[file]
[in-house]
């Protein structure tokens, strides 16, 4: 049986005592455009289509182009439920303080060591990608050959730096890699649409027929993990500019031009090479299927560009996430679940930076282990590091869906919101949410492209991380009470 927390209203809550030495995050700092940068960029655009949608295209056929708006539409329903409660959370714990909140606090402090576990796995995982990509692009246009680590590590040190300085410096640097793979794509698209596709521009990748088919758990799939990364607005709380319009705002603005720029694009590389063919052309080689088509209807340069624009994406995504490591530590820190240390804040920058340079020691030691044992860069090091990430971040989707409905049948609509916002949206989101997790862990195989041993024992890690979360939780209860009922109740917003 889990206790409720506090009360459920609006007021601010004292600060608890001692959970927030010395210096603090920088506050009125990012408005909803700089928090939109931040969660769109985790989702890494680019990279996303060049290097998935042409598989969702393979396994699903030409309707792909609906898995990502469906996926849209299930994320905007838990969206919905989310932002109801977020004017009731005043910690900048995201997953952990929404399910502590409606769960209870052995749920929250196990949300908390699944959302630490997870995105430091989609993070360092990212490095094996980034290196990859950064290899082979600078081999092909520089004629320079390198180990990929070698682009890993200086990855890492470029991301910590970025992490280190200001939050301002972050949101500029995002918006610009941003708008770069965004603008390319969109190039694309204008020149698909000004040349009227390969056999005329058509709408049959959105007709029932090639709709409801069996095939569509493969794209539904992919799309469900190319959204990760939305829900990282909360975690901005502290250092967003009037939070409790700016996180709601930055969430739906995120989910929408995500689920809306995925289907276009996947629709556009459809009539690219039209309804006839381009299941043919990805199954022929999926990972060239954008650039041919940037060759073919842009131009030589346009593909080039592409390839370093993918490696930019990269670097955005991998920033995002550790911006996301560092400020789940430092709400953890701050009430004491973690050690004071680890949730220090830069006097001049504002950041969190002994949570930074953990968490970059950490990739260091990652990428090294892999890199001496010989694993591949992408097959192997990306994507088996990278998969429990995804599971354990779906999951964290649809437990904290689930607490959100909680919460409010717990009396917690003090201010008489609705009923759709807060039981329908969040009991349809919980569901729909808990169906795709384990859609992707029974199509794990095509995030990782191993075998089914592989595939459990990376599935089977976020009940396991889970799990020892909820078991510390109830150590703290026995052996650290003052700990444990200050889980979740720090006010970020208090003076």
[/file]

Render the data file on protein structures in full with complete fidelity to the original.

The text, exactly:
[in-house]
């Protein structure tokens, strides 16, 4: 049986005592455009289509182009439920303080060591990608050959730096890699649409027929993990500019031009090479299927560009996430679940930076282990590091869906919101949410492209991380009470 927390209203809550030495995050700092940068960029655009949608295209056929708006539409329903409660959370714990909140606090402090576990796995995982990509692009246009680590590590040190300085410096640097793979794509698209596709521009990748088919758990799939990364607005709380319009705002603005720029694009590389063919052309080689088509209807340069624009994406995504490591530590820190240390804040920058340079020691030691044992860069090091990430971040989707409905049948609509916002949206989101997790862990195989041993024992890690979360939780209860009922109740917003 889990206790409720506090009360459920609006007021601010004292600060608890001692959970927030010395210096603090920088506050009125990012408005909803700089928090939109931040969660769109985790989702890494680019990279996303060049290097998935042409598989969702393979396994699903030409309707792909609906898995990502469906996926849209299930994320905007838990969206919905989310932002109801977020004017009731005043910690900048995201997953952990929404399910502590409606769960209870052995749920929250196990949300908390699944959302630490997870995105430091989609993070360092990212490095094996980034290196990859950064290899082979600078081999092909520089004629320079390198180990990929070698682009890993200086990855890492470029991301910590970025992490280190200001939050301002972050949101500029995002918006610009941003708008770069965004603008390319969109190039694309204008020149698909000004040349009227390969056999005329058509709408049959959105007709029932090639709709409801069996095939569509493969794209539904992919799309469900190319959204990760939305829900990282909360975690901005502290250092967003009037939070409790700016996180709601930055969430739906995120989910929408995500689920809306995925289907276009996947629709556009459809009539690219039209309804006839381009299941043919990805199954022929999926990972060239954008650039041919940037060759073919842009131009030589346009593909080039592409390839370093993918490696930019990269670097955005991998920033995002550790911006996301560092400020789940430092709400953890701050009430004491973690050690004071680890949730220090830069006097001049504002950041969190002994949570930074953990968490970059950490990739260091990652990428090294892999890199001496010989694993591949992408097959192997990306994507088996990278998969429990995804599971354990779906999951964290649809437990904290689930607490959100909680919460409010717990009396917690003090201010008489609705009923759709807060039981329908969040009991349809919980569901729909808990169906795709384990859609992707029974199509794990095509995030990782191993075998089914592989595939459990990376599935089977976020009940396991889970799990020892909820078991510390109830150590703290026995052996650290003052700990444990200050889980979740720090006010970020208090003076």